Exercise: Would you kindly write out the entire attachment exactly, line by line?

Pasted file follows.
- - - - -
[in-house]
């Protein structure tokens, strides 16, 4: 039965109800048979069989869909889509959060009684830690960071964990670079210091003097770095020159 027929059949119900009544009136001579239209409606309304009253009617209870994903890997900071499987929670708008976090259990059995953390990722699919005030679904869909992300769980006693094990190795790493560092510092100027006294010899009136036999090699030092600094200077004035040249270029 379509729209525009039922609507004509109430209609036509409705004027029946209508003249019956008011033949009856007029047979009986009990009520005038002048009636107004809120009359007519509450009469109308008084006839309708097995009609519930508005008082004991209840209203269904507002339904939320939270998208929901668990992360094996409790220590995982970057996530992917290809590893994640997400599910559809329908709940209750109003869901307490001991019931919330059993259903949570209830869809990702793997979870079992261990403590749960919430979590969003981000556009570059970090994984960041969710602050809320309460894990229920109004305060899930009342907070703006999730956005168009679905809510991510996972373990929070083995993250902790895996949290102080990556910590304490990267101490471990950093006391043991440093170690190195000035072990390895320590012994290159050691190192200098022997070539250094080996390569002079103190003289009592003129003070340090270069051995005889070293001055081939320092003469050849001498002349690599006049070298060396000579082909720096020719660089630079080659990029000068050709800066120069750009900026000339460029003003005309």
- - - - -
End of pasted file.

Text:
[in-house]
């Protein structure tokens, strides 16, 4: 039965109800048979069989869909889509959060009684830690960071964990670079210091003097770095020159 027929059949119900009544009136001579239209409606309304009253009617209870994903890997900071499987929670708008976090259990059995953390990722699919005030679904869909992300769980006693094990190795790493560092510092100027006294010899009136036999090699030092600094200077004035040249270029 379509729209525009039922609507004509109430209609036509409705004027029946209508003249019956008011033949009856007029047979009986009990009520005038002048009636107004809120009359007519509450009469109308008084006839309708097995009609519930508005008082004991209840209203269904507002339904939320939270998208929901668990992360094996409790220590995982970057996530992917290809590893994640997400599910559809329908709940209750109003869901307490001991019931919330059993259903949570209830869809990702793997979870079992261990403590749960919430979590969003981000556009570059970090994984960041969710602050809320309460894990229920109004305060899930009342907070703006999730956005168009679905809510991510996972373990929070083995993250902790895996949290102080990556910590304490990267101490471990950093006391043991440093170690190195000035072990390895320590012994290159050691190192200098022997070539250094080996390569002079103190003289009592003129003070340090270069051995005889070293001055081939320092003469050849001498002349690599006049070298060396000579082909720096020719660089630079080659990029000068050709800066120069750009900026000339460029003003005309």